For who is God except the Lord?
And who is a rock besides our God?
--Psalm 18:31 NRSV
On KC sports radio this morning, the program hosts talked about how thanks to Covid their internal measures of time have been disrupted. Normally, preseason pro football happens in August but not this year. This year NBA finals are happening now instead of months from now. Major league baseball has only been playing a month instead of since May. Each of the radio guys said it didn’t feel like it usually does a week before Labor Day weekend.
I share their feelings. Usually my sons have already started back to school in mid-August. At this time in normal times, I’m watching the Chiefs preseason games and picking who I think will make the roster. Most summers I’m debating which summer blockbuster movies are the best. In every other summer, my family and I are trying to get in as many trips as we can to local pools before they close for the season. The routine of my life has been disrupted.
Maybe you feel the same way. It can be jarring when our expectations of what life will bring go unmet. We know that life potentially can be upended at any moment, but we are creatures who long for routine and the security of knowing what comes next. To live during such a time of uncertainty means living with a level of vigilance that can become exhausting after a while.
There are spiritual lessons in this time of upheaval if we are willing to take them in. These days of living with a pandemic remind us that there are no true guarantees in life. Only God remains present and secure in the many twists and turns of our lives.
The Psalmist asks, “For who is God except the Lord? And who is a rock besides our God?” In this poetic language lurks the question, “What is truly secure besides God?” We invest people, relationships, objects, governments, bank accounts, etc. with a belief they are permanent, but none truly are. Relationships change. People can be fickle. Governments come and go. Houses and money can be lost as the economy changes. Only God remains as firm as an unmovable rock but as close as a loving friend.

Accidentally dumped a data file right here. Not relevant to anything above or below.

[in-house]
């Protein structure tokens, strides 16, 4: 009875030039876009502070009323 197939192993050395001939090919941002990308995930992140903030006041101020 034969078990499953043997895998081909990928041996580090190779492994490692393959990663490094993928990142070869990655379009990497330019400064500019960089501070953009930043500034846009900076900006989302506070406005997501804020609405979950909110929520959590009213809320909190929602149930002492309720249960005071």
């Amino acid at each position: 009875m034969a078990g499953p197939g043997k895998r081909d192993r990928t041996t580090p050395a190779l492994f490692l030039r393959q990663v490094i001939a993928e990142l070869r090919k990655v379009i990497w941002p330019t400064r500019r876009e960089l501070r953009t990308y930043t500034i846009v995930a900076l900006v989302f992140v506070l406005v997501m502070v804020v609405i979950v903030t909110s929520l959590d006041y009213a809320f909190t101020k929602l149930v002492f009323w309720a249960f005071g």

20th century theologian Paul Tillich wrote in his classic book The Shaking of the Foundations:
Providence is the faith that nothing can prevent us from fulfilling the ultimate meaning of our existence. Providence does not mean a divine planning by which everything is predetermined, as is an efficient machine. Rather, Providence means that there is a creative and saving possibility implied in every situation, which cannot be destroyed by any event.
No matter our circumstances, the one thing that remains constant is God’s creating and saving work in every moment of our lives. Put a different way, Jesuit priest Pedro Arrupe wrote:
"I am quite happy to be called an optimist, but my optimism is not of the utopian variety. It is based on hope. What is an optimist? I can answer for myself in a very simple fashion: He or she is a person who has the conviction that God knows, can do, and will do what is best..."
Life happens. Calamity can strike in a sudden and random manner. Our sense of security and well-being can be lost in an instant, because who or what we have invested ultimate assurance in turns out not to be God. Yet, despite life’s travails and our reactions to them, God remains with us and will do what is best for us under the circumstances.
You are not alone if you feel the disorientation of these days. Plenty of folks are right there with you. Most of all, God is right there with you, and no matter what comes in this life, God will remain constant.
Grace and Peace,
Rev. Chase Peeples
6601 Northwest 72nd Street, Kansas City, MO 64151 | 816-741-1851